Newcomers Porij – neither lumpy or lukewarm – have a Really Very Good debut EP. We asked them to give us the inside track, in their own words.
Eggy: I wrote the lyrics for ‘Nobody Scared’ after watching a documentary on Netflix about the Yorkshire Ripper. It focused on the Reclaim the Night marches, and it made them remember the feeling of fear of walking home alone at night. The song is about recognising those feelings but addressing the fact that women and girls shouldn’t have to live their lives afraid. The original Reclaim the Night march first happened in 1977, but the fact that we’re still having to protest over the same issues of femicide is shocking, especially as the advice is still the same. We shouldn’t have to take preventative measures in order to be safe; why is no one tackling the issue instead of blaming the victims?
Tom: I demoed ‘Ego’ several times over two years before bringing it to Porij; it’s an attempt to capture the nostalgia in videogame music, particularly Pokemon. As I converted it into a beat, it evolved into a blend of breakbeats, a hardcore inspired synth riff and indie guitar. We then took that two-section sketch in as a band and, through a slog of rehearsals, refined it into a full song.
Eggy: ‘Ego’ is about the moment after a complicated relationship has ended and one person has moved on more than the other. I didn’t want it to feel one-sided, and it was interesting trying to give a voice to both parties.
Eggy: I wrote ‘Divine’ at quite a weird moment in my life. It was in the middle of the first wave of the pandemic when the weather was glorious, but I was trapped inside for most of the day. I was listening to a lot of feel-good indie, like Winston Surfshirt and Cassia, and I tried to make a beat that had that kind of summer energy that people could dance to. It’s funny cos I was trying to write quite a “normie” song, and then I showed it to the rest of the band and said it was very on brand and peculiar, to which I was completely oblivious. It’s got big queer influences with the Grace Jones-esque spoken word sections and bold instrumental. ‘Divine’ came about after a rocky patch in my relationship, and it kind of preaches self-empowerment in a playful way.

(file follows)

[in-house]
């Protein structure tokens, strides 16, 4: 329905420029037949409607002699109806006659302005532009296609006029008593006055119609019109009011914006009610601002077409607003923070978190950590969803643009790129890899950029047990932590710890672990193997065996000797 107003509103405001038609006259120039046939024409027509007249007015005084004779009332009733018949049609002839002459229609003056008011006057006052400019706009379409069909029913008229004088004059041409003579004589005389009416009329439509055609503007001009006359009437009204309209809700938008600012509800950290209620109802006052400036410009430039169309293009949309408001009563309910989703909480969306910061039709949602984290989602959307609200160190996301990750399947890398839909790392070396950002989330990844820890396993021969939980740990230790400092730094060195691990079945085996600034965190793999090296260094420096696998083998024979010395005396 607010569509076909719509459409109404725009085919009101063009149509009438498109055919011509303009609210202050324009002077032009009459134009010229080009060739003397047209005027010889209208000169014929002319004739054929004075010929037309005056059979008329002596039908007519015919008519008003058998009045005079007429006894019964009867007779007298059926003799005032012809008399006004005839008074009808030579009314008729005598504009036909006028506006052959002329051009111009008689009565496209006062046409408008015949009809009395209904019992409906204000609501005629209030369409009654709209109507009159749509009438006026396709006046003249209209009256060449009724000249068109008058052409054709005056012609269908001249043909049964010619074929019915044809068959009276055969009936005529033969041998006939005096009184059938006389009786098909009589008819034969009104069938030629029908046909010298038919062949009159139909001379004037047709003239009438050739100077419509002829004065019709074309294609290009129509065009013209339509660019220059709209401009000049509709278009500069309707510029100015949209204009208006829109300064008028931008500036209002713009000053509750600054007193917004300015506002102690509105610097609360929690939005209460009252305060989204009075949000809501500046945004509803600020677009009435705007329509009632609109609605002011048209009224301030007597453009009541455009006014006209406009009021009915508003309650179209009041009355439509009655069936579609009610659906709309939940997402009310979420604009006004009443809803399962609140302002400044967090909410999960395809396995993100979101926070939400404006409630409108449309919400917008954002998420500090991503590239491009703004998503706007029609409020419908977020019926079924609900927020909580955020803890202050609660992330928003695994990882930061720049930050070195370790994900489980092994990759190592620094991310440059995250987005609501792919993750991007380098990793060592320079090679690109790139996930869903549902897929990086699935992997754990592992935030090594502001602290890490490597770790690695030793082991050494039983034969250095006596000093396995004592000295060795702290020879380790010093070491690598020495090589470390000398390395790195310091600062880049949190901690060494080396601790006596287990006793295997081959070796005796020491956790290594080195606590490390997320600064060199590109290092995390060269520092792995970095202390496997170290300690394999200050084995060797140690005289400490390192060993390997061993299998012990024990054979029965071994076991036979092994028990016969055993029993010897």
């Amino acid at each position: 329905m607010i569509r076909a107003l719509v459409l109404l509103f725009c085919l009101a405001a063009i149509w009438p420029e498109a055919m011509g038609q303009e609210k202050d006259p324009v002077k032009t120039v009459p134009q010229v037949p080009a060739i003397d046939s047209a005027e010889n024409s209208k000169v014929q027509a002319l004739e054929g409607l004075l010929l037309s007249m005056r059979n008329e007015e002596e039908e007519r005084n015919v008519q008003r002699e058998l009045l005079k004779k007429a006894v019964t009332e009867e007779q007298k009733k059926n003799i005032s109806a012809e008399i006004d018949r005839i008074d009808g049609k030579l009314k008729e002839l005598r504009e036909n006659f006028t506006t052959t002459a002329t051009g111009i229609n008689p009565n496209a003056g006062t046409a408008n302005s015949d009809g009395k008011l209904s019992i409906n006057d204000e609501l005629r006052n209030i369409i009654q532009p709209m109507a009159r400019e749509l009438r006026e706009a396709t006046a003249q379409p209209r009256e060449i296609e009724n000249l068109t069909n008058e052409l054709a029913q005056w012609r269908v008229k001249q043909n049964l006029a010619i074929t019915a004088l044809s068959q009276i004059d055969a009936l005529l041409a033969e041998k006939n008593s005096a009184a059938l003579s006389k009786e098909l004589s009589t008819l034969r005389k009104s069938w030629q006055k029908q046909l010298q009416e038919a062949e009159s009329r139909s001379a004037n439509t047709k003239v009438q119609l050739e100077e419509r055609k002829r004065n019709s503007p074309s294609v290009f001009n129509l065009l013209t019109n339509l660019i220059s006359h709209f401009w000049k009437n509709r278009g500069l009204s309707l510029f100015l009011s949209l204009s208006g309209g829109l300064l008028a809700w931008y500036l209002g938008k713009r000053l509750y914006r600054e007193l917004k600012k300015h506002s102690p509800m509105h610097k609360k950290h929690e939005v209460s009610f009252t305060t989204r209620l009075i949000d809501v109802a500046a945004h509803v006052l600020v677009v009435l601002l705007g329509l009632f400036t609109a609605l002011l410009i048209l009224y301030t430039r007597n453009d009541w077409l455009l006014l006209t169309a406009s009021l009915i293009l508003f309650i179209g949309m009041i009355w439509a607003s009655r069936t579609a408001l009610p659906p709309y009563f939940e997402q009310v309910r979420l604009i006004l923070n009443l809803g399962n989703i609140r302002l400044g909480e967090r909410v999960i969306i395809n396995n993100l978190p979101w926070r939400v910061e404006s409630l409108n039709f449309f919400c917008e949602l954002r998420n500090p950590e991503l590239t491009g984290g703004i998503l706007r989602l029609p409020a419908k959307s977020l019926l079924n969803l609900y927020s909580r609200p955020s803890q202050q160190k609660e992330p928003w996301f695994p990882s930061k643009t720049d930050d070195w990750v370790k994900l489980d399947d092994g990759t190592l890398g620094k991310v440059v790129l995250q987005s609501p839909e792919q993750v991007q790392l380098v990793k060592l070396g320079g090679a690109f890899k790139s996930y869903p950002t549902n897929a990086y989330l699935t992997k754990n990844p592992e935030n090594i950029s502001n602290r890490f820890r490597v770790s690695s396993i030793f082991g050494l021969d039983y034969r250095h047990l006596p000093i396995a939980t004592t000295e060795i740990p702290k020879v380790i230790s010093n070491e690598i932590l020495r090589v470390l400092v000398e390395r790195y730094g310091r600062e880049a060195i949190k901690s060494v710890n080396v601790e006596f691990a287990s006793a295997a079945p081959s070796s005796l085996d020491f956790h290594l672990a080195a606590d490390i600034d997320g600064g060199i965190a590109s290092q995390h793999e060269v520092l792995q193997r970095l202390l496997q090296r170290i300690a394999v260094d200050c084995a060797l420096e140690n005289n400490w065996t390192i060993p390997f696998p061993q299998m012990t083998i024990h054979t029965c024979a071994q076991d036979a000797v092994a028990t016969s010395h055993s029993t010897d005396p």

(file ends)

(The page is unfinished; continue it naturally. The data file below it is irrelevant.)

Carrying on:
Tom: I wrote ‘Can’t Stop’ one night almost two years ago as a way of stopping myself from overthinking. Also, just before I made the beat, I heard this Jax Jones song on the radio (I can’t remember what it was) that was so annoyingly catchy, and I just wanted to make my own version of it so that would leave my head too! So yeah, ‘Can’t Stop’ is a super intense, pretty relentless dance tune, about uncertainty, changing your mind and being completely consumed by your thoughts – but all while having a pretty sick time.
Tommy: ‘Heaven Knows’ is about the start of a relationship, when it’s being kept a secret. I tried to capture the excitement of how sometimes something feels even better when nobody else knows and the intimacy that can bring. It’s got a fun juxtaposition between cheeky instrumentals and lyrics in the verses and then the big, heavy, layered outro. This was an interesting song because I didn’t want it to have an obvious chorus. It was both a liberating song to write, and to perform live.